More recently, there has been sharp protest at plans ? by Eton College and several other leading public schools, to run a super selective sixth form college, entitled the  London Academy of Excellence,  in London’s East End.  According to Eddie Playfair, head of  nearby Newham College:

‘The rhetoric is that this is a lifeboat coming to save the poor. A lot of effort will be wasted in competition which could be spent on improving education and sharing good practice and developing what students really need.’

Professor Stephen Ball of the Institute of Education, a leading authority on the steady march of ‘edu-business’, describes it as a ‘ratchet process’ in which each new government circular or Education Act has opened up a fresh business opportunity.  As Ball told me when I interviewed him for my recent book School Wars: The Battle for Britain’s Education ? , there have been 35 such moments since 1988, each one encouraging the private sector to take over, and sell back to schools, a range of services, from meals to building improvements, to the examination system and inspection services. Over time, a plethora of bidders has become consolidated into a few, established, providers. The result is that, while during the 1990s there were 120 different companies involved in the inspection of schools, this had shrunk to seven by 2003. It has now dwindled to just three.

As Ball shrewdly observes, the term  ‘privatisation’ does not do justice to the complex interconnection being formed between state and market. We are seeing a general “corporatisation” of schooling itself - covering everything from the importing of private sector management techniques to the dominance of entrepreneurial and aspirational narratives and values within the classroom.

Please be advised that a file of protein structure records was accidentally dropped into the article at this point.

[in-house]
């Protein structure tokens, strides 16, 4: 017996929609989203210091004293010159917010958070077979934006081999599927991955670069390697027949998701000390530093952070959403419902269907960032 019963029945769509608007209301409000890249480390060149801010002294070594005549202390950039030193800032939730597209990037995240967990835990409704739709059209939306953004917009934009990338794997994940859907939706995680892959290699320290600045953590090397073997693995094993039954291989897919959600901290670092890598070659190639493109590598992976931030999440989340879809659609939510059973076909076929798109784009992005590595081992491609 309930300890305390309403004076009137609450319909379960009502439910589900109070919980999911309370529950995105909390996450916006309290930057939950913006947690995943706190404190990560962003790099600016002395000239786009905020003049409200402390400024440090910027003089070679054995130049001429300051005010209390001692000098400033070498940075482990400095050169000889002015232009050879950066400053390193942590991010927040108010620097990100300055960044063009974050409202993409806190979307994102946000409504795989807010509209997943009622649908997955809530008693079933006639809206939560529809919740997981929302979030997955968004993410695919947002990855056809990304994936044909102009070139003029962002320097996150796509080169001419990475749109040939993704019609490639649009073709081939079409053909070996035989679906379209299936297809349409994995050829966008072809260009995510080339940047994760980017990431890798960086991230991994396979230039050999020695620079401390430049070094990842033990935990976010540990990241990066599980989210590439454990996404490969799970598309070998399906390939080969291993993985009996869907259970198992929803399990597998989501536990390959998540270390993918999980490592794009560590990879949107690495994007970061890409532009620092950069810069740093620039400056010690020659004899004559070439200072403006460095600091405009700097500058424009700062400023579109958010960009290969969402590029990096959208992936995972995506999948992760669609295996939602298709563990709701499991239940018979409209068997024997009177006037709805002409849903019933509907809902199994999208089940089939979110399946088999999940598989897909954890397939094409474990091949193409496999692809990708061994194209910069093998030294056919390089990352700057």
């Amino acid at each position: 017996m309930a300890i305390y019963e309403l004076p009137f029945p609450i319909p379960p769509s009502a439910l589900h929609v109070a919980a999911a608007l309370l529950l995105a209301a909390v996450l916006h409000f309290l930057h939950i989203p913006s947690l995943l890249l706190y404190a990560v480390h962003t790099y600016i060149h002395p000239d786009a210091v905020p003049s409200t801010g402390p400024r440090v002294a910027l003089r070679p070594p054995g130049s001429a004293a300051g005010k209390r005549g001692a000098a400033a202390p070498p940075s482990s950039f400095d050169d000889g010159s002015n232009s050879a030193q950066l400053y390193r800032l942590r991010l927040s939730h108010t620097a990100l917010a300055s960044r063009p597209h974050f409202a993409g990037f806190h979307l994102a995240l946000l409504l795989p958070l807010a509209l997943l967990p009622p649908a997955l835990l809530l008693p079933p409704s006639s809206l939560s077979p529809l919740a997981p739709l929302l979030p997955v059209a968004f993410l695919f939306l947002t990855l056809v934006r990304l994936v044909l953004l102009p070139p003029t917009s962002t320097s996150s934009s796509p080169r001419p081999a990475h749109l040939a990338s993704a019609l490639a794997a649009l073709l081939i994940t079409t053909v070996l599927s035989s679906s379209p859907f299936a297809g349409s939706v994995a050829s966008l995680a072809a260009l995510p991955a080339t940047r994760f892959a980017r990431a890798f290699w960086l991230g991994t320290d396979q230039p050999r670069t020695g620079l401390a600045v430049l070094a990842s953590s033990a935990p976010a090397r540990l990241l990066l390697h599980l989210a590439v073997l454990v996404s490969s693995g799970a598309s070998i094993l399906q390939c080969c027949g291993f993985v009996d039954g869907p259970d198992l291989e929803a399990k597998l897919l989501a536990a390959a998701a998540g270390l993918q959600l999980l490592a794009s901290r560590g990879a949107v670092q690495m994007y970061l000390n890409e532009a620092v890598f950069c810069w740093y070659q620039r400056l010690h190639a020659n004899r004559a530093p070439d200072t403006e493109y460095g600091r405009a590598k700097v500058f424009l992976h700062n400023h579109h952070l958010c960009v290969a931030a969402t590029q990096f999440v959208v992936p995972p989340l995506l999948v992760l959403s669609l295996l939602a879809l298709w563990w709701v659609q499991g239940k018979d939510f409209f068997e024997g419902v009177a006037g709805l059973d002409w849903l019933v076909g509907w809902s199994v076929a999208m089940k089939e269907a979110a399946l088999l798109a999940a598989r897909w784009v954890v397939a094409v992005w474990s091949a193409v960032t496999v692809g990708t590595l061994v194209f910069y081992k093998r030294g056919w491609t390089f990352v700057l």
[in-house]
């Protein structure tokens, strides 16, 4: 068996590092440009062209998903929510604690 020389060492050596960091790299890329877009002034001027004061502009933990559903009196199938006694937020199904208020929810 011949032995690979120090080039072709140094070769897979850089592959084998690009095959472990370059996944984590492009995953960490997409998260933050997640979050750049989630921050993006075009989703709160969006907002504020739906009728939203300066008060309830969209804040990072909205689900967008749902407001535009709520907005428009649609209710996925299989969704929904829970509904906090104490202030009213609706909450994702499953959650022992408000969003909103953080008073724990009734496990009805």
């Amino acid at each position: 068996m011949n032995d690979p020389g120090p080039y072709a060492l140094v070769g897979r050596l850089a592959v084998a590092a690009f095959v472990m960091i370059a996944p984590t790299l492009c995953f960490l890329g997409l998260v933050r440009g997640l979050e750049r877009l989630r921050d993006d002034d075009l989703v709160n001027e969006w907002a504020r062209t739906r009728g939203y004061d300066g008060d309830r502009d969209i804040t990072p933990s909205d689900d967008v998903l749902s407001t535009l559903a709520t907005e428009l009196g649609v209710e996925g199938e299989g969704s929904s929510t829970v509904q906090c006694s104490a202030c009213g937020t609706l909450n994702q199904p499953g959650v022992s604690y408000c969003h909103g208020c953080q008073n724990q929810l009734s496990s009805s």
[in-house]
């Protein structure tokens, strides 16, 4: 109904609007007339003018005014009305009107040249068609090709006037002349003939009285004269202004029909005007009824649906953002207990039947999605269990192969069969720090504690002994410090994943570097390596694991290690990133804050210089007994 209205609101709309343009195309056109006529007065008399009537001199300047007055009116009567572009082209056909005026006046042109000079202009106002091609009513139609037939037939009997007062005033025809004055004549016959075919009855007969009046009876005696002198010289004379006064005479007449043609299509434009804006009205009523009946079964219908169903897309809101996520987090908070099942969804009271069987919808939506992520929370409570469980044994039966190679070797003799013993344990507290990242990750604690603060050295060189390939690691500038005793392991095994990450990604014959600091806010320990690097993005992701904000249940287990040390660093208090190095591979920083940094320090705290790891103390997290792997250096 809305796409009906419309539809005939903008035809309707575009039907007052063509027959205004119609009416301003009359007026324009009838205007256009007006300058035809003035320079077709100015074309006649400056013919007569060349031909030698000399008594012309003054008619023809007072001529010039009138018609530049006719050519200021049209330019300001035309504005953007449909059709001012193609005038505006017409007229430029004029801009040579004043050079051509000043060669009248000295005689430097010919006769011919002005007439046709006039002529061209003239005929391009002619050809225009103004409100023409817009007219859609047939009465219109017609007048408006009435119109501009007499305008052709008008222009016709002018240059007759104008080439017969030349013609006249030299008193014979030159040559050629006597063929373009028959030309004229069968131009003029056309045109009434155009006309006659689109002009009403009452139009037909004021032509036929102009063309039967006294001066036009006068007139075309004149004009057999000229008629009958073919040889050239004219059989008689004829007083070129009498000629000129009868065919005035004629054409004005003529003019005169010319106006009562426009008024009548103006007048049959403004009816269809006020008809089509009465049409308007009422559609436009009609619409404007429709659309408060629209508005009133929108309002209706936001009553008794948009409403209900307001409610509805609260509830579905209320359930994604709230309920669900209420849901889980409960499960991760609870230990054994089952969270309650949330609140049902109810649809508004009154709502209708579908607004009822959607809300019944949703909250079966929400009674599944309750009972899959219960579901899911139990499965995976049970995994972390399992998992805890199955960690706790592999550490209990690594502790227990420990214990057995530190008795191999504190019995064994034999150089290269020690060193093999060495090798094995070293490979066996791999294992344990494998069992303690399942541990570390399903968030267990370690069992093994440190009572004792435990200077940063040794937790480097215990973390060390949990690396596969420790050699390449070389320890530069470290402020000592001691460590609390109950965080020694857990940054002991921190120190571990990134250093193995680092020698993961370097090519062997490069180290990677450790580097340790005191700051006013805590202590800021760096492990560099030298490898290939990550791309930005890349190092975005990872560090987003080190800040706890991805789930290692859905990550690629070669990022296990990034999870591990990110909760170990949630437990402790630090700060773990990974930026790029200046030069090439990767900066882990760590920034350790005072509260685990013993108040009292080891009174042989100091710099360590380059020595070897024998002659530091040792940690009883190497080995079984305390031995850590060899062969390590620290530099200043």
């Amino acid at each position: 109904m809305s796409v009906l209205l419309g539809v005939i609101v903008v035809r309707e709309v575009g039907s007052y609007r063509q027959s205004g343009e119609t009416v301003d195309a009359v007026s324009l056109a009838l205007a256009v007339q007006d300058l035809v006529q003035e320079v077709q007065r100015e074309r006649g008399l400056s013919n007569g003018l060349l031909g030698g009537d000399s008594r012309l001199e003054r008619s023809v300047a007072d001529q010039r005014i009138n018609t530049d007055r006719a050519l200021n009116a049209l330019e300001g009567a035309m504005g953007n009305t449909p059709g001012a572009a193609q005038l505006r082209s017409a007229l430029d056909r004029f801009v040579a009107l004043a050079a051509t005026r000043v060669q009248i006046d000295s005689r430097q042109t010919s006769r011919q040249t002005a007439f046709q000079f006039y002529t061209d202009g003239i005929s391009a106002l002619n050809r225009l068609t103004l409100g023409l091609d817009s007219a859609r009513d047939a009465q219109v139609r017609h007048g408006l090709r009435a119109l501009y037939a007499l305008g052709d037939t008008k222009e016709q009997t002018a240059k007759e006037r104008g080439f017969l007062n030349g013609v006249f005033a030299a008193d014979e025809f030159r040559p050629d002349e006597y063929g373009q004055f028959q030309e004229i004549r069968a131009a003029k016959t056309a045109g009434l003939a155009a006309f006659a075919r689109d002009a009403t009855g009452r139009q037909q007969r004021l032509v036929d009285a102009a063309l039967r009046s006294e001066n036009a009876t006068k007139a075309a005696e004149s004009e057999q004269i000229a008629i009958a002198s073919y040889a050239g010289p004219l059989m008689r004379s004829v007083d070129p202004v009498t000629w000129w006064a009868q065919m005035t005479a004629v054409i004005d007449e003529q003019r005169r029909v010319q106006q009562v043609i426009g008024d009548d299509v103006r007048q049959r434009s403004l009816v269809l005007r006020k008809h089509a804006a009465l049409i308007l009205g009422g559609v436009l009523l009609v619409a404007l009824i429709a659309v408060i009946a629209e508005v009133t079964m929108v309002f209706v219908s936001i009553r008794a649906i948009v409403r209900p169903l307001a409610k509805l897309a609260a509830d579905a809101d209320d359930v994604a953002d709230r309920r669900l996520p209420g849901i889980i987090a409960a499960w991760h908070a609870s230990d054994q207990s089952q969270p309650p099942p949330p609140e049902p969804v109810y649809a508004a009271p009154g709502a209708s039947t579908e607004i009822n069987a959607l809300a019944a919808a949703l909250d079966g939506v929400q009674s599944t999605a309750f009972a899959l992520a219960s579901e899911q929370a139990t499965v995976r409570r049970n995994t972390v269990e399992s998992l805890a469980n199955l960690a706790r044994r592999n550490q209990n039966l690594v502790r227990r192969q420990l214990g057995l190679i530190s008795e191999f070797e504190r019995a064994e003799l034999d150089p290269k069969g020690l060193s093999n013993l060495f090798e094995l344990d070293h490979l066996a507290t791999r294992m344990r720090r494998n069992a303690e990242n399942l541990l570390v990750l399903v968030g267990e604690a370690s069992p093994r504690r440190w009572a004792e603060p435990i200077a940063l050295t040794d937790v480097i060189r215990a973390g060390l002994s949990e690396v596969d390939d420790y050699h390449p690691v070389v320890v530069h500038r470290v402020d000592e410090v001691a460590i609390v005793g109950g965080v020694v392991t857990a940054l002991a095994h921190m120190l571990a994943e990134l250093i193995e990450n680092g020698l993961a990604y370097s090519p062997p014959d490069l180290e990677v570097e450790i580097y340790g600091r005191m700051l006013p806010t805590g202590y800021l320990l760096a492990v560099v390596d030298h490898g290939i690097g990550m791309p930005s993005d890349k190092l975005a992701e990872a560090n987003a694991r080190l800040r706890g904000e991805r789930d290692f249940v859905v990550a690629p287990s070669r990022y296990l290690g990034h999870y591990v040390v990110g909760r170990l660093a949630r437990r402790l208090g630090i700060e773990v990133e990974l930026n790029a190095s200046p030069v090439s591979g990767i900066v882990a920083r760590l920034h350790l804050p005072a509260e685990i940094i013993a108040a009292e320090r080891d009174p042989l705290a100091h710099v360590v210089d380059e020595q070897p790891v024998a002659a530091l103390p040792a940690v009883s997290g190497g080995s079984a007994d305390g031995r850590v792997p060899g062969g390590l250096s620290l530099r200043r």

Take Amey ? , typical of companies operating in the education world. It markets itself as a leading provider of “more effective and efficient public services”. It employs more than 11,000 staff, works in more than 200 locations in the UK, trumpets a range of education related services,  including ten major education partnerships. It boasts of contracts for services ranging from schools improvement and special educational needs to the delivery and management of new schools, encompassing cleaning, catering, janitorial, security and building and grounds maintenance.


However, the company’s website does not make reference to Amey’s ill-fated sponsorship of one of the early city academies, Unity City Academy in Middlesbrough, North Yorkshire, one of the poorest areas of England, which opened in 2002. By 2008, only 12 per cent of its pupils were getting five good GCSEs and the company eventually withdrew from the school.

Worldwide, the education market is estimated to be worth more than £100 billion. It has increasingly attracted the interest of philanthropic billionaires, such as Bill and Melinda Gates in the United States, and, here in the UK, Arpad Busson, the London-based French financier who founded ARK, one of the more successful educational chains in England.